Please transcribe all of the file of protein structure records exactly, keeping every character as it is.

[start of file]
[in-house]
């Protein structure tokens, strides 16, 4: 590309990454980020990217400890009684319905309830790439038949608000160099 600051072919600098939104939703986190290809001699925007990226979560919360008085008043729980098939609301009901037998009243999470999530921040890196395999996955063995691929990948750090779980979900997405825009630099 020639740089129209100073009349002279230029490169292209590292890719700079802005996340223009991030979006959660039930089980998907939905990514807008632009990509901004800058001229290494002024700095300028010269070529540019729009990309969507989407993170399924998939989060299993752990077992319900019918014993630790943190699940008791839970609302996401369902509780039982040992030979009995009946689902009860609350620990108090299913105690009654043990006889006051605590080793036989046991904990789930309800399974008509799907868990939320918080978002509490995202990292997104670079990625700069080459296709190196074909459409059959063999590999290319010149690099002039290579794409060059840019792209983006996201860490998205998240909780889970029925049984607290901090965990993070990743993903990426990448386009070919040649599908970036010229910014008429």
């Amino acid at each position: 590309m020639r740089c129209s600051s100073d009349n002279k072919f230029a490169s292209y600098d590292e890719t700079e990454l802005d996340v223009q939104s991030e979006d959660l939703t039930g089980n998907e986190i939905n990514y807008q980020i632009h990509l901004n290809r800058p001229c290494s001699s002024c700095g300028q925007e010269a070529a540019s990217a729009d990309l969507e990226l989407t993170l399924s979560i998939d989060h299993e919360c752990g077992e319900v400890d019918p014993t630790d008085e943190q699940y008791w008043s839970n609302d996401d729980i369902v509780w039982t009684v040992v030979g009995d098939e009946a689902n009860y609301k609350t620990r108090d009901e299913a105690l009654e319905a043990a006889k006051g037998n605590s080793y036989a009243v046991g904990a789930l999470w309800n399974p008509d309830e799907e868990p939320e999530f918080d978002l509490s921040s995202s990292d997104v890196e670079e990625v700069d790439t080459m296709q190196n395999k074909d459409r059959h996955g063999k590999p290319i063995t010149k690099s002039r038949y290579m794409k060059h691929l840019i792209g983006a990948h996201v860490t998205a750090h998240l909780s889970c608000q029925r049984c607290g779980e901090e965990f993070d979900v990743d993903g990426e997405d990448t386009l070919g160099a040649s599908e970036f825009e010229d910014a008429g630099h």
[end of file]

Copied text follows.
[in-house]
């Protein structure tokens, strides 16, 4: 590309990454980020990217400890009684319905309830790439038949608000160099 600051072919600098939104939703986190290809001699925007990226979560919360008085008043729980098939609301009901037998009243999470999530921040890196395999996955063995691929990948750090779980979900997405825009630099 020639740089129209100073009349002279230029490169292209590292890719700079802005996340223009991030979006959660039930089980998907939905990514807008632009990509901004800058001229290494002024700095300028010269070529540019729009990309969507989407993170399924998939989060299993752990077992319900019918014993630790943190699940008791839970609302996401369902509780039982040992030979009995009946689902009860609350620990108090299913105690009654043990006889006051605590080793036989046991904990789930309800399974008509799907868990939320918080978002509490995202990292997104670079990625700069080459296709190196074909459409059959063999590999290319010149690099002039290579794409060059840019792209983006996201860490998205998240909780889970029925049984607290901090965990993070990743993903990426990448386009070919040649599908970036010229910014008429």
């Amino acid at each position: 590309m020639r740089c129209s600051s100073d009349n002279k072919f230029a490169s292209y600098d590292e890719t700079e990454l802005d996340v223009q939104s991030e979006d959660l939703t039930g089980n998907e986190i939905n990514y807008q980020i632009h990509l901004n290809r800058p001229c290494s001699s002024c700095g300028q925007e010269a070529a540019s990217a729009d990309l969507e990226l989407t993170l399924s979560i998939d989060h299993e919360c752990g077992e319900v400890d019918p014993t630790d008085e943190q699940y008791w008043s839970n609302d996401d729980i369902v509780w039982t009684v040992v030979g009995d098939e009946a689902n009860y609301k609350t620990r108090d009901e299913a105690l009654e319905a043990a006889k006051g037998n605590s080793y036989a009243v046991g904990a789930l999470w309800n399974p008509d309830e799907e868990p939320e999530f918080d978002l509490s921040s995202s990292d997104v890196e670079e990625v700069d790439t080459m296709q190196n395999k074909d459409r059959h996955g063999k590999p290319i063995t010149k690099s002039r038949y290579m794409k060059h691929l840019i792209g983006a990948h996201v860490t998205a750090h998240l909780s889970c608000q029925r049984c607290g779980e901090e965990f993070d979900v990743d993903g990426e997405d990448t386009l070919g160099a040649s599908e970036f825009e010229d910014a008429g630099h």